In Sanmukhi Mudra, Six-Headed Mudra (4* on the scale of difficulty), Iyengar says, “the aspirant looks within himself to find the very source of his being.”
Sanmukhi Mudra is performed by sitting in Padmasana, placing the thumbs over the holes of the ears (or pressing down on the skin in front of the ear hole), placing the index and middle fingers over the eyes, placing the ring fingers over the nostrils and constricting the air passage slightly, and placing the pinky fingers over the lip to monitor the flow of breath. The general effect of the pose is a closing off, a drawing inward of the senses. Your awareness of the breath heightens as you plunge into the quiet darkness of the pose.
Iyengar explains that the pose “brings a feeling of inner peace.” But, for me, my immediate reaction to this pose is fear. As I narrow the passageways of my nostrils, I feel a sense of claustrophobia creeping around me and a lack of fullness in the breath that stifles me. It takes all my attention to calm my mind and reassure myself that everything is just fine as it is. Once reassured, I can open up to the pose’s calming nature, but not before I cross the divide of my initial anxiety.
When strong feelings like these arise on my mat, I know I need to delve a little deeper to understand their source. In this case, a pose that is meant to inspire inner peace immediately frightens me. When I consider this visceral reaction, so opposite from the pose’s intent, I take a good long look at the nature of my mind.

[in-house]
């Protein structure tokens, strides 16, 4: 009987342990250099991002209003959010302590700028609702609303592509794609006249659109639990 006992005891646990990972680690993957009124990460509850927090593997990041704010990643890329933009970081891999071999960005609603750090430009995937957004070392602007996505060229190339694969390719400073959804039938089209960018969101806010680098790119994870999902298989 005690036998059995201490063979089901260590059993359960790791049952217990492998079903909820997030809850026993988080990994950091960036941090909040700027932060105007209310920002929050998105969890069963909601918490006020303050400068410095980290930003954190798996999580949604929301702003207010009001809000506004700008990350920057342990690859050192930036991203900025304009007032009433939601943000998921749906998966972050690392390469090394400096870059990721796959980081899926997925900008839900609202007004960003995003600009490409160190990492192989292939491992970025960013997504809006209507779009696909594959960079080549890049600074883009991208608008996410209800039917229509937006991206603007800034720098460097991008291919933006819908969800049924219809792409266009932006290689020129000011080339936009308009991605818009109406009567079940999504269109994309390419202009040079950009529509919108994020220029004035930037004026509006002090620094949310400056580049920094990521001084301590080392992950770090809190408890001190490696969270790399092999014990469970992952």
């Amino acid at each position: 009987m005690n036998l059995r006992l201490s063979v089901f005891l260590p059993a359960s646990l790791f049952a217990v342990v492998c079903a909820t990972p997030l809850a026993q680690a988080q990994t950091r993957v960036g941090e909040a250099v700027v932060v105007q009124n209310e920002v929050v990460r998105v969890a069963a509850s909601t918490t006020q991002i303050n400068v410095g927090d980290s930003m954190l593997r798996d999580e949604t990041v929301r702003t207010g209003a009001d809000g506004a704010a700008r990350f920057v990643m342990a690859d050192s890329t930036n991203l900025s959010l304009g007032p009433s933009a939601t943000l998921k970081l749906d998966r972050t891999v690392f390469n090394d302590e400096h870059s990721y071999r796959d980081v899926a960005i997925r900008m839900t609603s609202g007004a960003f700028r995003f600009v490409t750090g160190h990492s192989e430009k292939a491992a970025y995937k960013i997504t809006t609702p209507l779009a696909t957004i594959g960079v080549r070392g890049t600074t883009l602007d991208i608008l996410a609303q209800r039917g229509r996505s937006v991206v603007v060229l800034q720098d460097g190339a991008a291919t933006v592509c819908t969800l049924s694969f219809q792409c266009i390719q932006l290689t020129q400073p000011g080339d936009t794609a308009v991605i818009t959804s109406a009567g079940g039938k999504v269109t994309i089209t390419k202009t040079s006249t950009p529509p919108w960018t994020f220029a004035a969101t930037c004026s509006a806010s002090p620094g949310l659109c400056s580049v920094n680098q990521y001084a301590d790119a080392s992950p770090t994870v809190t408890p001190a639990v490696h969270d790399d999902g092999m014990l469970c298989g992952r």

My mind is often a messy place. It’s unruly, bossy, and mischevious. So, it’s not surprising that, when I physically insist upon shutting down, literally closing off outside stimuli with the tips of my fingers, my mind protests. “Wait! Look at me! What are you doing?! It’s safer out here!” Once I recognize the feelings my mind is conjuring (fear, anxiety, claustrophobia), I have a choice. I can either hold on and let those thoughts carry me away, or I can let go, continue to travel inward, and quiet my mind.
In Sanmukhi Mudra, once the mind is still, Iyengar says, “One hears the divine voice of his self within, ‘Look here! look within! not outside, for the source of all peace is within yourself.’” The true voice emerges – the voice beyond the mind, beyond the body, beyond the outside world – the voice of the Self. And, when that voice shines through, I know it’s the only one that ever mattered.